Letters of intent awarded to quartet of players for prized packages on phase three of offshore development.
Four Asian and European companies are set to be awarded contracts by Qatar’s North Oil Company (NOC) for work on the latest phase of its $1 billion-plus Gallaf project in the Persian Gulf.
NOC — a partnership of state-controlled Qatar Petroleum (QP) and France’s TotalEnergies — is executing the multi-phased Gallaf project, which aims to maintain output at Al Shaheen, Qatar’s largest offshore oilfield.
Gallaf phase three is centred on a pair of wellhead platforms and a large, new processing platform as well as subsea flowlines.
Multiple sources close to the project said letters of intent have been agreed with all four successful bidders and that contracts are set to be awarded later this month.
Another knowledgeable contact said the contracts could be awarded in one or two weeks.
Scope of work
At the heart of the Gallaf 3 scheme is a 30,000-tonne processing platform comprising a deck weighing around 20,000 tonnes and a jacket of some 10,000 tonnes, a well-placed source said.
Upstream was previously told that this structure will be pinned into place by about 8000 tonnes of piles.
Three sources with direct knowledge of the project said South Korea’s Daewoo Shipbuilding & Marine Engineering has been selected as the prime contractor to build the platform, under what is called Package 6.
Daewoo is due to build the topsides in Korea and is expected to subcontract the jacket construction work, a contact familiar with Package 6 said.
The South Korean player is believed to be in "clarification" talks with Malaysia Marine & Heavy Engineering over fabricating the substructure, but discussions have not yet progressed to a letter of intent or letter of award stage.
This processing platform contract is by far the biggest and most prestigious of the four to be awarded for Gallaf and, together with development drilling, would account for the bulk of the project’s capital cost.
Upstream could not establish the value of this contract, although one experienced fabrication source remarked it would be “far less than $1 billion”.
The smaller Package 5 calls for the turnkey provision of at least two wellhead platforms, with each of those structures expected to weigh between 4000 and 4500 tonnes, Upstream was told previously.
Two sources familiar with this workscope said that Vietnam’s Petro Vietnam Technical Services Corporation (PTSC) has secured an order to build two wellhead structures.
One project watcher close to PTSC added that the topsides weight of each of the platforms is about 3800 tonnes.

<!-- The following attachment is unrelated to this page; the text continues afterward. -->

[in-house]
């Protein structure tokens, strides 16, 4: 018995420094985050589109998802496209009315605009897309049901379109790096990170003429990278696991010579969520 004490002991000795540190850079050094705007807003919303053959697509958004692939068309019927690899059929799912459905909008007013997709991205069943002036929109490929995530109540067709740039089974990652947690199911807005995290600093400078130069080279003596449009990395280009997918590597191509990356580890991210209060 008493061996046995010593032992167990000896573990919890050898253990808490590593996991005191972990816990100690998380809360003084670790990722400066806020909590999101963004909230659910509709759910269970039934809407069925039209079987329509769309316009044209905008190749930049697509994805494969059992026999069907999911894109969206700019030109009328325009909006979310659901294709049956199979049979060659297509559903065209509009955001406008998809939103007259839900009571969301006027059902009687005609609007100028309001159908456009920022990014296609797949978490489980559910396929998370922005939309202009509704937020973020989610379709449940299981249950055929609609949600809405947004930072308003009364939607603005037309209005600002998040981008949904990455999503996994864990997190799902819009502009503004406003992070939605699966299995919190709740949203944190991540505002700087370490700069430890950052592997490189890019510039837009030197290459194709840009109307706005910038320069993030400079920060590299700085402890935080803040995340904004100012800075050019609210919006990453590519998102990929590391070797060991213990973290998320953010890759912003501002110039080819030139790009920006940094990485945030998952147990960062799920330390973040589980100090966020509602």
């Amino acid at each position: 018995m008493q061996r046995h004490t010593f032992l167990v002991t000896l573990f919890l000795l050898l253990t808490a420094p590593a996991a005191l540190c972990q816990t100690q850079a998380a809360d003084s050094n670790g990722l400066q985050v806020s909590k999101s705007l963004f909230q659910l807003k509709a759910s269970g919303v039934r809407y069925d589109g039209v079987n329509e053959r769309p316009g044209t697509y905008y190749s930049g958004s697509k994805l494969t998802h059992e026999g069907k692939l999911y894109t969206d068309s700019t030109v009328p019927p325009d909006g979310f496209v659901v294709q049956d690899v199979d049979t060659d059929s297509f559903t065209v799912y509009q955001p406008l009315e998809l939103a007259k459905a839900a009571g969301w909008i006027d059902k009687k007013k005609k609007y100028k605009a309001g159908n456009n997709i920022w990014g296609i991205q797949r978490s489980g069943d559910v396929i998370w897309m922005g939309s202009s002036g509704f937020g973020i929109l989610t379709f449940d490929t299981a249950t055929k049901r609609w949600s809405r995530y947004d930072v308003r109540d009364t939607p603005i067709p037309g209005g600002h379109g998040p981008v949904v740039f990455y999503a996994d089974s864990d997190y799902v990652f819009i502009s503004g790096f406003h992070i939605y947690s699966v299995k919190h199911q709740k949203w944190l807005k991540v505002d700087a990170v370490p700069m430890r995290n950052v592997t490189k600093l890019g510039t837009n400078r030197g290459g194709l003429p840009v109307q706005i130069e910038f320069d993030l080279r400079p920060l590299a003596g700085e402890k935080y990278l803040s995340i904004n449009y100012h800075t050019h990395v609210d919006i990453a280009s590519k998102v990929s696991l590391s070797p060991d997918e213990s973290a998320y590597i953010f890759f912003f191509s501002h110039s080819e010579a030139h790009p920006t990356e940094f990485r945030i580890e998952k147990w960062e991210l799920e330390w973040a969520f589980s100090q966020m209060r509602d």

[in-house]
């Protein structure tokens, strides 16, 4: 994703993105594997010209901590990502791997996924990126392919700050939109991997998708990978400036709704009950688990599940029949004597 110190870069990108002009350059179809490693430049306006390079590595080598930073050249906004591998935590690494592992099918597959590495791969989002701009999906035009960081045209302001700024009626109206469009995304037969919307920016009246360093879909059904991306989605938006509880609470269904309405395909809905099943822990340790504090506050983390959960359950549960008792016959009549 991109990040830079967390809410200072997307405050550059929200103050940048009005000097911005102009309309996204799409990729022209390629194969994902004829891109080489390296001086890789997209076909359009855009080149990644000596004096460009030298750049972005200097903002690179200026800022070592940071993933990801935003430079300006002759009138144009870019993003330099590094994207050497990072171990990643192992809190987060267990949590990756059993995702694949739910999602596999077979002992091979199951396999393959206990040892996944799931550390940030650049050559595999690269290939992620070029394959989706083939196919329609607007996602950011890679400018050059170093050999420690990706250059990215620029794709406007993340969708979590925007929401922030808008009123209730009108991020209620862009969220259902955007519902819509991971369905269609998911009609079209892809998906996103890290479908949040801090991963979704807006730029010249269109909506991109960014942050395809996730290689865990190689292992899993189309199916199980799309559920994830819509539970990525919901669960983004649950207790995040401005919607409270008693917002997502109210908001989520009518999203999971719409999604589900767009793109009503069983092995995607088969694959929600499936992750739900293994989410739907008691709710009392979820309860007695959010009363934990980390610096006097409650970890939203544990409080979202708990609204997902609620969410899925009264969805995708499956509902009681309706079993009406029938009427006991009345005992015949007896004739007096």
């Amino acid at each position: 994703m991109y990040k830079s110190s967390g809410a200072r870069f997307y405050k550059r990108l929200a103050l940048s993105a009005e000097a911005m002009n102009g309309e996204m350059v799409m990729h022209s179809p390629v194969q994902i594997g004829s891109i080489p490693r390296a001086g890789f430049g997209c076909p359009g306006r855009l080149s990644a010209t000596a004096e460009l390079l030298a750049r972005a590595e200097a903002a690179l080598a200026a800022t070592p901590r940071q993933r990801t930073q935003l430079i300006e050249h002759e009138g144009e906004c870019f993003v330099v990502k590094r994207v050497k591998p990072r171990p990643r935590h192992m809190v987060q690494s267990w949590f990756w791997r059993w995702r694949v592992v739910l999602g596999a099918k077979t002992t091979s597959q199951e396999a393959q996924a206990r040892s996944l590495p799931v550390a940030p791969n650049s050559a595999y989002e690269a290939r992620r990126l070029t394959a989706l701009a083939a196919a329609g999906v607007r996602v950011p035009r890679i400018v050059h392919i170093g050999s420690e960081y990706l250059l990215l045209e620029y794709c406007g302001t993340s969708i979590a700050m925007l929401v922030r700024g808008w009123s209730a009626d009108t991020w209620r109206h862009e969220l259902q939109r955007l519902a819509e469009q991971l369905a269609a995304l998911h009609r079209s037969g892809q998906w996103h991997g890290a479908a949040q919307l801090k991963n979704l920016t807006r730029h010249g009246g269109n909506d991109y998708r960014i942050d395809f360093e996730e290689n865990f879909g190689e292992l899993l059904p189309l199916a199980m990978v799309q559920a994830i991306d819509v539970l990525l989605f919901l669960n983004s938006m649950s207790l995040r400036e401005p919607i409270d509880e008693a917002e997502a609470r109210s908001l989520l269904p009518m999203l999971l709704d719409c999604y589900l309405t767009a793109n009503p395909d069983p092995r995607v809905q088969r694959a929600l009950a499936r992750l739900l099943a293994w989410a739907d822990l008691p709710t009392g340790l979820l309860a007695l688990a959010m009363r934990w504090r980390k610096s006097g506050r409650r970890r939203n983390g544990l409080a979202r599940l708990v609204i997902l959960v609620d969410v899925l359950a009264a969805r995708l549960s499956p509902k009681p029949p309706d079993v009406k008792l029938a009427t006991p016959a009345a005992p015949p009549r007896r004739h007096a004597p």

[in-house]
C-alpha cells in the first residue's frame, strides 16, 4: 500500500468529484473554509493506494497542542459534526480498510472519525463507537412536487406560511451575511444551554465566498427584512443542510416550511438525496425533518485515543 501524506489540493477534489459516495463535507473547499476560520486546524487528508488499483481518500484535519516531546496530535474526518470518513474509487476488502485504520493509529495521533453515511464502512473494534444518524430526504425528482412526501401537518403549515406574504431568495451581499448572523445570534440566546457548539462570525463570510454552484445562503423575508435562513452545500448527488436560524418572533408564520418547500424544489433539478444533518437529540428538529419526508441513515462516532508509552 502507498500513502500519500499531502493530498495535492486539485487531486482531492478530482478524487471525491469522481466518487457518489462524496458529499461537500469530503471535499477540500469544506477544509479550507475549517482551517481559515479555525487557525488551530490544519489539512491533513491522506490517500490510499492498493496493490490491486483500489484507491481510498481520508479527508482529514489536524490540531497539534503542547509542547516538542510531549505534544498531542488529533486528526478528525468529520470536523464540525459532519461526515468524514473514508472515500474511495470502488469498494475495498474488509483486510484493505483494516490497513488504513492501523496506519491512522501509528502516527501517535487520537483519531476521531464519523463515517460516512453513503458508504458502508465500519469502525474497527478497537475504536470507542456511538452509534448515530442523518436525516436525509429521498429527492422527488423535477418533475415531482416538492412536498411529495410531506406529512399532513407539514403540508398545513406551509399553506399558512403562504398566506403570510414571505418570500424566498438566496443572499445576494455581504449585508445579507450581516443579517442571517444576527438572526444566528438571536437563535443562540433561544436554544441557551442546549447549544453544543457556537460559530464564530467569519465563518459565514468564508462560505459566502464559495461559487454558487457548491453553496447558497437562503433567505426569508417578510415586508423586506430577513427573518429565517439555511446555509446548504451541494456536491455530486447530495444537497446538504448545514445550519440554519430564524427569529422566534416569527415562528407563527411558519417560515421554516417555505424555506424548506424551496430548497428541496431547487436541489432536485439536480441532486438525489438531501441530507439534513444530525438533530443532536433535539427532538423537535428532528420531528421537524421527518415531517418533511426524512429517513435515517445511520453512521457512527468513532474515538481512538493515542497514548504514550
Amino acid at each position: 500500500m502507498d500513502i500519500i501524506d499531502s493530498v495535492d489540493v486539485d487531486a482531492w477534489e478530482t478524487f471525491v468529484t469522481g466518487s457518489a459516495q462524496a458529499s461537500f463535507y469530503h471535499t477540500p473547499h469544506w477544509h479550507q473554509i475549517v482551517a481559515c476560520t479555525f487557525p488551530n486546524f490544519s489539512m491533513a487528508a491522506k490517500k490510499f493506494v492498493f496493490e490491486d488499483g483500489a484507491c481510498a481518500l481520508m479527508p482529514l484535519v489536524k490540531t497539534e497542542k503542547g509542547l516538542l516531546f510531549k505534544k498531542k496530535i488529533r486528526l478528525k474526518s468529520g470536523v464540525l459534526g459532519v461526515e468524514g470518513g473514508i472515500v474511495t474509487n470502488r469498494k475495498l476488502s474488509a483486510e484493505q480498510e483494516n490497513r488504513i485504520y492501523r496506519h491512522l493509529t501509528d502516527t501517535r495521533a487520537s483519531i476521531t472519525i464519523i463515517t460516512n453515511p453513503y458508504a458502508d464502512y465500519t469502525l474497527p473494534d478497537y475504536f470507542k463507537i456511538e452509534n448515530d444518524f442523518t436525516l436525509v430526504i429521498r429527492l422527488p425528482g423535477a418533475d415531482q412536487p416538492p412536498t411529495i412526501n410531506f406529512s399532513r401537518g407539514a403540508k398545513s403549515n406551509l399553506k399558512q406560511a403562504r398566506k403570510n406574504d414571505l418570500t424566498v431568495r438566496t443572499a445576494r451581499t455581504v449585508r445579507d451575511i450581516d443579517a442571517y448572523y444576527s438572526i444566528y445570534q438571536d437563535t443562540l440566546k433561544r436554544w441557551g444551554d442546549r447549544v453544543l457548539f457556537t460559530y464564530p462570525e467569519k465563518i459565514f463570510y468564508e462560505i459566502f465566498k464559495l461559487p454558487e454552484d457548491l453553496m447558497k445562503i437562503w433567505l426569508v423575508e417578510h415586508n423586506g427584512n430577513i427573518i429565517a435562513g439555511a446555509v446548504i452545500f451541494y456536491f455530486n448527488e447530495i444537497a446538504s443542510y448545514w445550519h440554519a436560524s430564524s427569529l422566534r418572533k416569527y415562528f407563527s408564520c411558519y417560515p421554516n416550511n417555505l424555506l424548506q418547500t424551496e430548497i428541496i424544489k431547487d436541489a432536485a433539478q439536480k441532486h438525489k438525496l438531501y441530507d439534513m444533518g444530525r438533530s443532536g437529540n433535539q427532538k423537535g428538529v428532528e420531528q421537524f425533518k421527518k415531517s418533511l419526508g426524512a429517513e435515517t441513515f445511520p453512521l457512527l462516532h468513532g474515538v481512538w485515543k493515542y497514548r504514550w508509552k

Packages 7 and 8, meanwhile, are set to be awarded to Oslo-listed Subsea 7 and Italy’s Rosetti Marino, respectively.
Subsea 7’s workscope covers about 50 kilometres of subsea flowlines, while Rosetti will be responsible for modifying existing platforms as well as other brownfield work.
Subsea 7’s first-quarter results presentation in late April noted that the company was pursuing Gallaf work.
Upstream understands this package covers a range of flowlines for, among other items, oil production, gas production, multiphase production, gas lift and water injection duties.
Key Qatari oilfield
Al Shaheen is a crucial field for the Qatari government because it accounts for about half of the country’s total oil production which, according to QP’s annual review for 2019, was running at just over 592,000 barrels per day in that year.
The field’s existing facilities include 33 platforms, 300 wells and several production hubs spread over nine separate locations.
PTSC was heavily associated with the first stage of Gallaf, having landed a key contract from NOC in 2018 that was thought to be valued at between $300 million and $350 million for the decks and bridges of three wellhead platforms.
Singapore’s Sembcorp Marine had earlier said that it had won deals to build platforms for the Gallaf Stage 2 development.
NOC was approached for comment on the status of the Gallaf 3 bid process, but had not responded to Upstream by press time.
Located in Block 5 about 80 kilometres from shore, Al Shaheen started production in 1994, with TotalEnergies — which recently changed name from Total — assuming operatorship in 2017 when production was about 300,000 bpd.
Under a 25-year concession agreement, the French supermajor holds a 30% stake in NOC, while QP holds a dominant 70% working interest.
Qatar's oil reserves stood at 2.23 billion barrels in 2019, stated QP in 2019, while condensate reserves were estimated to be 71.93 million barrels.
However, these resources are dwarfed by the nation’s vast gas reserves — mostly in the North Field — which equate to 386 billion barrels of oil equivalent, according to the state-controlled company.